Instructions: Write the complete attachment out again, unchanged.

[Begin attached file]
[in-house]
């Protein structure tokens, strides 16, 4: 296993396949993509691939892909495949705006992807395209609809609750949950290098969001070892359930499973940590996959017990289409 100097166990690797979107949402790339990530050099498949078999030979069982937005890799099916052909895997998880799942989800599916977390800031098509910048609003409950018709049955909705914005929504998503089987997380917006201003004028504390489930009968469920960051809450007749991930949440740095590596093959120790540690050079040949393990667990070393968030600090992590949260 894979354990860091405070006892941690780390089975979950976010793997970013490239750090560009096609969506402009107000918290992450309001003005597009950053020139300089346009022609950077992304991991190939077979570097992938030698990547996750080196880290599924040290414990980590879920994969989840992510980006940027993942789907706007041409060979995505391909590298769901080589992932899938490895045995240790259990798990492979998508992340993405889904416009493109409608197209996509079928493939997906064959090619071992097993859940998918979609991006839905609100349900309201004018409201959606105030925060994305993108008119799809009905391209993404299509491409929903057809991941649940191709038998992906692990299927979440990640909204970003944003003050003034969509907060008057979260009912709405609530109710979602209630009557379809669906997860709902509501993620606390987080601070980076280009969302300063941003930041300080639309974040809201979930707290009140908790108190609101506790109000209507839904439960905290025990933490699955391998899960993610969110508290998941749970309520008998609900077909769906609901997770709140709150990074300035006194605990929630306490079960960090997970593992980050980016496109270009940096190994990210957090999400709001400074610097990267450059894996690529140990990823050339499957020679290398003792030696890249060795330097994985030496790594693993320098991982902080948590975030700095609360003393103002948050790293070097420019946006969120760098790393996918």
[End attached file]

[in-house]
């Protein structure tokens, strides 16, 4: 296993396949993509691939892909495949705006992807395209609809609750949950290098969001070892359930499973940590996959017990289409 100097166990690797979107949402790339990530050099498949078999030979069982937005890799099916052909895997998880799942989800599916977390800031098509910048609003409950018709049955909705914005929504998503089987997380917006201003004028504390489930009968469920960051809450007749991930949440740095590596093959120790540690050079040949393990667990070393968030600090992590949260 894979354990860091405070006892941690780390089975979950976010793997970013490239750090560009096609969506402009107000918290992450309001003005597009950053020139300089346009022609950077992304991991190939077979570097992938030698990547996750080196880290599924040290414990980590879920994969989840992510980006940027993942789907706007041409060979995505391909590298769901080589992932899938490895045995240790259990798990492979998508992340993405889904416009493109409608197209996509079928493939997906064959090619071992097993859940998918979609991006839905609100349900309201004018409201959606105030925060994305993108008119799809009905391209993404299509491409929903057809991941649940191709038998992906692990299927979440990640909204970003944003003050003034969509907060008057979260009912709405609530109710979602209630009557379809669906997860709902509501993620606390987080601070980076280009969302300063941003930041300080639309974040809201979930707290009140908790108190609101506790109000209507839904439960905290025990933490699955391998899960993610969110508290998941749970309520008998609900077909769906609901997770709140709150990074300035006194605990929630306490079960960090997970593992980050980016496109270009940096190994990210957090999400709001400074610097990267450059894996690529140990990823050339499957020679290398003792030696890249060795330097994985030496790594693993320098991982902080948590975030700095609360003393103002948050790293070097420019946006969120760098790393996918």